This article proposes a more professional metal detector with higher power that allows you to detect smaller metal parts or those that are located at greater depth. This will avoid you to invest a significant amount of money in a metal detector, which can vary a lot in price. For example, you can find some very cheap ones that will give poor results for about 40 to 4800 euros on some professional products.

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TP4056: the module for charging batteries

Many of your projects may need a lithium battery charger. If that’s your case, you’ll need a module like the TP4056. This circuit allows you to connect an electrical power source to its input and a battery to its output so that it can be properly charged. Something very practical because more and more devices need a battery to work.

The sources of electrical energy can be various, from a mains adapter, a power supply, a solar panel, a generator, etc. The same components are not required in all cases, as in some cases the signal from that source has to be adapted to be suitable for this TP4056 module. But this is something that depends on each case and you will have to evaluate it according to your needs…

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Push button: how to use this simple item with Arduino

push button

A push button is a button that allows to interrupt or send an electronic signal. With this simple element combined with other elements you can create projects for many applications. The use of this type of button is very common when it comes to projects with Arduino. And by combining several of these buttons you can create a somewhat more complex keyboard, although there are already programmable keyboards for these uses .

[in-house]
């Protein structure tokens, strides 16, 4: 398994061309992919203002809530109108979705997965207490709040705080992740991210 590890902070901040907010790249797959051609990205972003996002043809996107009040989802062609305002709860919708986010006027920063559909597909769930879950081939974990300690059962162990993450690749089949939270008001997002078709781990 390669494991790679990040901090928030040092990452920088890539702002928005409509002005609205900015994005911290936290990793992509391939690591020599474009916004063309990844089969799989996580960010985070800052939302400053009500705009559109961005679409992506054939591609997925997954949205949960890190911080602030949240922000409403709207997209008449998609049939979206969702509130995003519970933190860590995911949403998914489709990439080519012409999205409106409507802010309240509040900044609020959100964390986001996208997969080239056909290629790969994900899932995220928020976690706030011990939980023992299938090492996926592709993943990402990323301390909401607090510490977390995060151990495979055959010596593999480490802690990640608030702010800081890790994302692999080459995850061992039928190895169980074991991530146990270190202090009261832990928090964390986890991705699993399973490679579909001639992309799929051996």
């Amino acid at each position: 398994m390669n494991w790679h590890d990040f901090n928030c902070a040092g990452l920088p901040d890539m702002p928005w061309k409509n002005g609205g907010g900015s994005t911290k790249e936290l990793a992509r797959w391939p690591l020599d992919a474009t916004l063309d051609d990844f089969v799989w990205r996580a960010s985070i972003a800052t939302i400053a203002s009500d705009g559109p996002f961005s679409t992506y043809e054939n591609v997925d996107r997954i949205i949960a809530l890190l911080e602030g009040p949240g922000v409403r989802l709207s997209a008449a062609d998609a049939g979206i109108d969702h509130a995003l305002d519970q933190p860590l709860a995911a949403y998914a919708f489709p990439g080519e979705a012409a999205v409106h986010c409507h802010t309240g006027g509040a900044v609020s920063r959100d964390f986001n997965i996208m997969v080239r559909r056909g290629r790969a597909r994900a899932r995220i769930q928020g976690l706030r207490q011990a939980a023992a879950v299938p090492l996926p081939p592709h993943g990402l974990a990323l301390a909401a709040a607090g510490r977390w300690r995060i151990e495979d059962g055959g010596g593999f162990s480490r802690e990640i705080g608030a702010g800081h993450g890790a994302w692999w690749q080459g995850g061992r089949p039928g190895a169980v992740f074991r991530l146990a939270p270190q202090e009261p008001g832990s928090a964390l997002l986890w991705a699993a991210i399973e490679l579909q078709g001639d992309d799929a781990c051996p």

By the way, don’t confuse the button with a switch. They’re totally different things. The difference is that the switch is activated or deactivated with every push on it. While the switch will only remain in a state while it is being pressed. I have commented that it can send or interrupt, that is because there are two fundamental types of buttons.

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7-segment display and Arduino

7-segment display

A display is a small screen with segments that are illuminated by LEDs to show some information. That’s why they are very useful to show some kind of data, such as a counter count, the value collected by some sensor in decimal, etc. As you know, this kind of 7-segment display can form numbers and letters, as well as some symbols. Although it is quite limited.

There are other multi-segment displays that can form more complex symbols or alphanumeric characters. You can also combine several of these 7-segment displays to show more numbers or amount of information. In fact, they already sell modules with several of these simple displays joined together to create a somewhat larger panel, like modules that use four 7-segment displays, etc.